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Osprey Campaign 94 : Orleans 1429 : France turns the Tide

In 1415 King Henry V of England invaded France and won an overwhelming victory at the Battle of Agincourt. Following his victory, the English conquered a large part of northern France, and by 1429 were besieging the city of Orlean. French fortunes in the Hundred Years War were at their lowest ebb, an English victory seemed inevitable. Northern France, including Paris was firmly under English control and the city of Orleans was besieged by an English Army. Orleans was the gateway to the Dukedom of Berry, the principal stronghold of the French Dauphin. Conquest of Berry would render continued French resistance all but impossible. The French defenders of Orleans considerably outnumbered the pitifully weak English besiegers. So badly had French morale been undermined, and so great was the terror inspired by English victories, that the French made no effort to dislodge their tormentors. In this darkest hour a deeply religious peasant girl from Champagne, came to the Dauphin convinced that she had a divine mission to help him defeat the English. Her name was Joan of Arc. In less than 4 months Joan's inspired leadership helped to break the siege of Orleans and recapture many of the towns of the Loire valley. On 19 June her army surprised and routed an English army at Patay, smashing the myth of English invincibility. During the next two months Joan's army recaptured Troyes, Châlons and Rheims. On 16 July the Dauphin was crowned Charles VII at Rheims. Less than a year later, on 23 May 1430, Joan was captured by the Burgundians and handed over to the English. She was tried by a religious court and a week later burned at the stake as a heretic. Her example continued to inspire French resistance to the English invaders, and so was born the legend of Joan of Arc. Text by David Nicolle with illustrations by Graham Turner.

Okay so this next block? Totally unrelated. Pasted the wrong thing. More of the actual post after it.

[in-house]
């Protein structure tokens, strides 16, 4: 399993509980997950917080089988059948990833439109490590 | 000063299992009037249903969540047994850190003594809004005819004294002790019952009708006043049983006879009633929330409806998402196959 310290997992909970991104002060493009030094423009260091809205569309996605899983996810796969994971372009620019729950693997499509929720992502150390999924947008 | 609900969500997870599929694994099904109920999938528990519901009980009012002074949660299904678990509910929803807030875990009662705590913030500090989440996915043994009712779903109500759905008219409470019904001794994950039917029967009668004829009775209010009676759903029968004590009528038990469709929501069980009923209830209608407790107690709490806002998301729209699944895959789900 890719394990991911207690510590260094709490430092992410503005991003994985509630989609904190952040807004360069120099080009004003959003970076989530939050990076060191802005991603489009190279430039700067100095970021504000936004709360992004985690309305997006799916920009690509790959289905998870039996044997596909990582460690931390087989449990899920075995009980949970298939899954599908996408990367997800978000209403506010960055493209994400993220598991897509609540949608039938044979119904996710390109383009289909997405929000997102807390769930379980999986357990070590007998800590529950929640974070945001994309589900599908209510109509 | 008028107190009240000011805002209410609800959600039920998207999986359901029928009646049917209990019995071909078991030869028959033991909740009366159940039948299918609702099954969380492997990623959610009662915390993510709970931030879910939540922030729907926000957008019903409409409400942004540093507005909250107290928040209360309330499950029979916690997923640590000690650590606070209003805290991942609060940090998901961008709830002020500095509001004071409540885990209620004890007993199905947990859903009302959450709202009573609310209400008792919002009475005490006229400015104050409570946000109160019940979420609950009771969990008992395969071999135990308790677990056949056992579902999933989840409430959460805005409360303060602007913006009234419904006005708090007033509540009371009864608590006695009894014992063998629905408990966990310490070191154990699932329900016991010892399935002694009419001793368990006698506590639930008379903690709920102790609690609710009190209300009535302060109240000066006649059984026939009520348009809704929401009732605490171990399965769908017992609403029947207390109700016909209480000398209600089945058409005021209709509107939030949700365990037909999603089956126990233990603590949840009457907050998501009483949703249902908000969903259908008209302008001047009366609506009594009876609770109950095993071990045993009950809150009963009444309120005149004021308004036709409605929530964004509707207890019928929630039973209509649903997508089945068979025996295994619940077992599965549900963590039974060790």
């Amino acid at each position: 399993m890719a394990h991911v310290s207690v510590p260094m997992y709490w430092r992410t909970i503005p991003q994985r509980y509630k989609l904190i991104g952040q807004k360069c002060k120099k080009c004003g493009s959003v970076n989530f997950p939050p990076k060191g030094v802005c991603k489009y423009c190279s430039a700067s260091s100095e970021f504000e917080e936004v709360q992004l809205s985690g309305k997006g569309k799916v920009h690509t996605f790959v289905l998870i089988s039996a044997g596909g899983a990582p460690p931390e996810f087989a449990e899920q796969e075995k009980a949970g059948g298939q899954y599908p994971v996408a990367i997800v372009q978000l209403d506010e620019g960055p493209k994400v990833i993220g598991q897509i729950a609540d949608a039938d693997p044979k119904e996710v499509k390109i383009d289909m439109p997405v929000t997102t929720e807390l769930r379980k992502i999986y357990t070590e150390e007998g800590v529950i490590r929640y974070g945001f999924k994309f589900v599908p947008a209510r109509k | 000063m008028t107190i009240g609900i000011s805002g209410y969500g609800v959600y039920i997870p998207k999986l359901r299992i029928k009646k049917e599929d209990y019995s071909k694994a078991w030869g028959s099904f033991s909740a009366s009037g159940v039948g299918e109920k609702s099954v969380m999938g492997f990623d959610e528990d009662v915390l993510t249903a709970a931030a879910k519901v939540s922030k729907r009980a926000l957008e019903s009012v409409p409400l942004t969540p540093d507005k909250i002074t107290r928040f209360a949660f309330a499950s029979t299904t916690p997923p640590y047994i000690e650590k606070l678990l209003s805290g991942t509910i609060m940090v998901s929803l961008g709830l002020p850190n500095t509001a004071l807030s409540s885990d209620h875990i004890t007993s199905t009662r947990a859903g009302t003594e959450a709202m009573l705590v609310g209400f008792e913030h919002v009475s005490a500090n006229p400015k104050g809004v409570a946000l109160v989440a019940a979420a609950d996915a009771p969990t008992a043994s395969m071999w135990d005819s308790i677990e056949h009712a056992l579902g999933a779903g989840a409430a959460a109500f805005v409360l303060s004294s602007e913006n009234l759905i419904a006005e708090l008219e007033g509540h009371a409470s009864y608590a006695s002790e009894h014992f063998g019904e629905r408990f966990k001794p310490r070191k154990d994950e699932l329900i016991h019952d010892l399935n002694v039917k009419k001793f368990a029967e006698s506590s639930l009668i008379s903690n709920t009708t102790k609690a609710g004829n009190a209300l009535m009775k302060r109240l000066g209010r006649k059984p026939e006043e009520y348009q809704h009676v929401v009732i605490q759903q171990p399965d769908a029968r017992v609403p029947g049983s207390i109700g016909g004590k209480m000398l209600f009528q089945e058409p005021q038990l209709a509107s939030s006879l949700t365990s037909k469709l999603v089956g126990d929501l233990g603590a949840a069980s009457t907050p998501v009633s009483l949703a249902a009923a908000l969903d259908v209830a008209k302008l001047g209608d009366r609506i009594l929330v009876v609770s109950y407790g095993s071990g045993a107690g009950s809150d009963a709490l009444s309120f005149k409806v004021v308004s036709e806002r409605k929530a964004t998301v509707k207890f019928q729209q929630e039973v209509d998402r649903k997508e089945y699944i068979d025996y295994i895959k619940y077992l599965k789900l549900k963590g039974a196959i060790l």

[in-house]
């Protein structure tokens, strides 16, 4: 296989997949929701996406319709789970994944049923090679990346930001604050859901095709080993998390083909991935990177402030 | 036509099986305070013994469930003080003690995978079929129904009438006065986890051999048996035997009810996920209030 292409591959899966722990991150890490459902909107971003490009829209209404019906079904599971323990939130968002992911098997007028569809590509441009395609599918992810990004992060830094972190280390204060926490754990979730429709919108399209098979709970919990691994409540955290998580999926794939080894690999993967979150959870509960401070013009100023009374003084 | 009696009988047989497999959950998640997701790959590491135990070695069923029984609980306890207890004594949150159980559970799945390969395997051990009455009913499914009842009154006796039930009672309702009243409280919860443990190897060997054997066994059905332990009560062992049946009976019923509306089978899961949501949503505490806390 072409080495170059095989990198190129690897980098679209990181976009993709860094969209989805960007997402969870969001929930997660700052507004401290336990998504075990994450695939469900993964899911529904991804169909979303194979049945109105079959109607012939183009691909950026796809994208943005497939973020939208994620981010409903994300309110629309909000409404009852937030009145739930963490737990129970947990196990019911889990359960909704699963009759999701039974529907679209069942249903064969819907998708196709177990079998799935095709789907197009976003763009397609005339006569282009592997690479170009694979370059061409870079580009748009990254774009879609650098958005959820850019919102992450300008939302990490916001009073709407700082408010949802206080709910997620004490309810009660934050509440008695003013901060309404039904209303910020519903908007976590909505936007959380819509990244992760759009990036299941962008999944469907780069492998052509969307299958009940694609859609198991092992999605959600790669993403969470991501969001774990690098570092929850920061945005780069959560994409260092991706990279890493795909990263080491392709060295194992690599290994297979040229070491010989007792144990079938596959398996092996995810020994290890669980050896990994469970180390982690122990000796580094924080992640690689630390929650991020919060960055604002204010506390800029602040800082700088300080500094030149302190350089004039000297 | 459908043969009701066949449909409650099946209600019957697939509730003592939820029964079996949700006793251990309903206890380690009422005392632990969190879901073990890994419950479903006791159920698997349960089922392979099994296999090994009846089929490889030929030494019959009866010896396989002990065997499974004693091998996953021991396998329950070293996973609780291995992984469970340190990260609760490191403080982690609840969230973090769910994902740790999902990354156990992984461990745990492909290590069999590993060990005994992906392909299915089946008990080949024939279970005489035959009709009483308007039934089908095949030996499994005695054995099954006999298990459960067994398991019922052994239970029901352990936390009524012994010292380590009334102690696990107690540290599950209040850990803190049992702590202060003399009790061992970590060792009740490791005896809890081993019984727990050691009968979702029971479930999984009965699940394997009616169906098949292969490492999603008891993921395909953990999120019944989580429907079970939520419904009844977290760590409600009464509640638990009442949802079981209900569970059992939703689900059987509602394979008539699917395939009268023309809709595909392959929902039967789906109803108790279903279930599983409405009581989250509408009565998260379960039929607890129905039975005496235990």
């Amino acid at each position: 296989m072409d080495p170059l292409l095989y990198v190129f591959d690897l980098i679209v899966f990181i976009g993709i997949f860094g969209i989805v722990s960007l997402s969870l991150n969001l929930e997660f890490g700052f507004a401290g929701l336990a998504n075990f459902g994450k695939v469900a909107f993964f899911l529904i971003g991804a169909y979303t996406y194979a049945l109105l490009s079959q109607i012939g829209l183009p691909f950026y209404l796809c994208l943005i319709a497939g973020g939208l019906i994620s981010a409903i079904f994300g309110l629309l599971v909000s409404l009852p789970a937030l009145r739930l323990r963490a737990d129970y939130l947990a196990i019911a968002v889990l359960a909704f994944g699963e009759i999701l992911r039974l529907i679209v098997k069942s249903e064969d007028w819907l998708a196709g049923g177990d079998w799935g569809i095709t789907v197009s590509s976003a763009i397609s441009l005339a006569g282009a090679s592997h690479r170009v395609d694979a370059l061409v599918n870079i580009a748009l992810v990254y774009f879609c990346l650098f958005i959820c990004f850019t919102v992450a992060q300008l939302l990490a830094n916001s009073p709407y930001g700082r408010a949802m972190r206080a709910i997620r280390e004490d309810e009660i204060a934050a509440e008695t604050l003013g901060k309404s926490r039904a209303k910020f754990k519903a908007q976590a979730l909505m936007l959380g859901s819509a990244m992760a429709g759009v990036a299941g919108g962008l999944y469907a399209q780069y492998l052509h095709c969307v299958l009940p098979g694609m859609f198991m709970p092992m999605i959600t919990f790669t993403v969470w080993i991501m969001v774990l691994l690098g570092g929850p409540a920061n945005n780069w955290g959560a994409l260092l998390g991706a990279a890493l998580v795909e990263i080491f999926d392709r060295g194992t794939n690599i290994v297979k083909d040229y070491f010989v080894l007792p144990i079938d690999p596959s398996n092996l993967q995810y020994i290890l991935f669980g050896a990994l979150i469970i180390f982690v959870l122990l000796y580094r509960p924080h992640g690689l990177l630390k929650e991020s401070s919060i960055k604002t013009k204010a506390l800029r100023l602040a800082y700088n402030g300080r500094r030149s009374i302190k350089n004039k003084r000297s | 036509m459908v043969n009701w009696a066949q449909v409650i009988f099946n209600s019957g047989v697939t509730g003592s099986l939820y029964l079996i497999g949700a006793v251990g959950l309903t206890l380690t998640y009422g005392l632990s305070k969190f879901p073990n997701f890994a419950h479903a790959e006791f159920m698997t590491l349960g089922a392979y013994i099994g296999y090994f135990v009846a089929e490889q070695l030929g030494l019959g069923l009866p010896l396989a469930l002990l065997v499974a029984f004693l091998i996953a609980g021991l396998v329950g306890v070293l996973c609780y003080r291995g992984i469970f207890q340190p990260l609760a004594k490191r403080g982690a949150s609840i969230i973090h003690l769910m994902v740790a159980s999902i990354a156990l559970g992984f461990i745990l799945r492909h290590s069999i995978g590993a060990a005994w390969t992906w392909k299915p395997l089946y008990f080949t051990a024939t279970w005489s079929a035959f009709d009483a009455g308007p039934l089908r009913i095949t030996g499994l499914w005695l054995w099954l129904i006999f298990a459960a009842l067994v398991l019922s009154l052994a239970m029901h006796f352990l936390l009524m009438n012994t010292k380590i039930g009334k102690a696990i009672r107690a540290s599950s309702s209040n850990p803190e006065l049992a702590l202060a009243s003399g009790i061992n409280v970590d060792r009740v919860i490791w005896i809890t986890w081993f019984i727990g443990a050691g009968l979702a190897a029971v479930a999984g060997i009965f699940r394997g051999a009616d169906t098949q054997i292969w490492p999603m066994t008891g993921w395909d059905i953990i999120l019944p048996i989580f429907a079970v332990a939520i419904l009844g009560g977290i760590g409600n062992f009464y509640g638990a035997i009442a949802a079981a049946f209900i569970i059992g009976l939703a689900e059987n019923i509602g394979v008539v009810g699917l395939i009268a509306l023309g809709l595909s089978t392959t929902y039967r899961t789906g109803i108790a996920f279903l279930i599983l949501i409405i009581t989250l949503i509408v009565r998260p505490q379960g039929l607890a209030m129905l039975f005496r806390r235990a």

Contents
  • Background to the Campaign
  • Chronology
  • Opposing Commanders
    The French
    Joan of Arc
    Richemont
    Dunois
    La Hire
    De Xantrailles
    Alençon

    The English
    Sir William Glasdale
    Earl of Suffolk
    Talbot
    Fastolf

  • Opposing Armies
  • Opposing Plans
  • The Campaign
    The Breaking of the Siege of Orleans
    English Relieving Army Defeated at Patay
  • Aftermath
  • Bibliography
  • The Battlefield Today
  • Index

 

Osprey Campaign


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